The concept of the “careful habit”[i] is intriguing. The law of evidence vigorously distinguishes between character evidence (largely inadmissible)[ii] and habit evidence (presumptively admissible).[iii] Character is understood as a propensity to act in a certain fashion[iv]—a person’s disposition. Habit is understood as non-volitional, repetitive specific conduct, in response to stimuli, over a rather lengthy period of time.[v] “Carefulness” is known by the law as a character trait.[vi] Carefulness should not be confused with habit, yet this confusion has occurred in multiple jurisdictions, many years ago and recently. This paper seeks to explore the development of the curious and anomalous concept of the “careful habit” in the law of evidence and, ultimately, recommends its elimination. [i]See e.g., Powell v. Dean Foods Co., 7 N.E.3d 675 (1st Dist. 2013). [ii]Fed. R. Evid. 404. [iii]Fed. R. Evid. 406. [iv]See Sharpe v. Bestop, 730 A.2d 285 (1999). [v]Id. [vi]See Woodson v. Porter Brown Limestone Co., 916 S.W.2d 896, 908 (Tenn. 1996) (referring to “trait of carefulness”); Ring v. Rogers, 927 P.2d 152, 153-54 (1996); State v. Higbie, 847 A.2d 401, 402, 404 (2004); State v. Enakiev, 29 P.3d 1160, 1163 (2001).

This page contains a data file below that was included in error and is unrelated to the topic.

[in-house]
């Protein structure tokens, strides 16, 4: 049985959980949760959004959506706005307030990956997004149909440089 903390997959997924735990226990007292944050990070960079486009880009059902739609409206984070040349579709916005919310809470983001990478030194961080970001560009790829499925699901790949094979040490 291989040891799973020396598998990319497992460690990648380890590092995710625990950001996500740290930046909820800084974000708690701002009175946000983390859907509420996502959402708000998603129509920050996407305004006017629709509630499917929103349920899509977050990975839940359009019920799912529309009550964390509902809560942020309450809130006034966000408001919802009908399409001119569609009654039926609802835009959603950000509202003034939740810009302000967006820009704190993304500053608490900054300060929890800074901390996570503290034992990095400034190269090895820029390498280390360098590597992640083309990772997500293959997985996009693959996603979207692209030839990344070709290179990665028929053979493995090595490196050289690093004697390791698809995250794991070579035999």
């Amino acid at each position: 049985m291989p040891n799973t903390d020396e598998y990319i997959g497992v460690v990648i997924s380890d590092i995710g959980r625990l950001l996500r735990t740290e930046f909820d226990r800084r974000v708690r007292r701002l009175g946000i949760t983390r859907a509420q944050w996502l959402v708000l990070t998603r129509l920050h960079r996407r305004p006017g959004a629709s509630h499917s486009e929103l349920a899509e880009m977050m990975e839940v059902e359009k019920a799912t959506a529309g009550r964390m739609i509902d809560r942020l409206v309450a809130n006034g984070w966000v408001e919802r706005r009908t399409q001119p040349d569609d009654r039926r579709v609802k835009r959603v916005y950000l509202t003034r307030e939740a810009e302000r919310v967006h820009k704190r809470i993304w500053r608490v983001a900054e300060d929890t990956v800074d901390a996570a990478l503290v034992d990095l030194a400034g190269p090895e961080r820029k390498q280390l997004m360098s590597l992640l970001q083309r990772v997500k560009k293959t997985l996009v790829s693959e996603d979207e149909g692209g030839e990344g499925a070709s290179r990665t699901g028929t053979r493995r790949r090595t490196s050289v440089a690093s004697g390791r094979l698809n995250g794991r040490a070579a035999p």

Ginsberg, Marc, "An Evidentiary Oddity: “Careful Habit” – Does the Law of Evidence Embrace This Archaic/Modern Concept?, 43 Ohio N.U. L. Rev. 293 (2017)" (2017). UIC John Marshall Law School Open Access Faculty Scholarship. 668.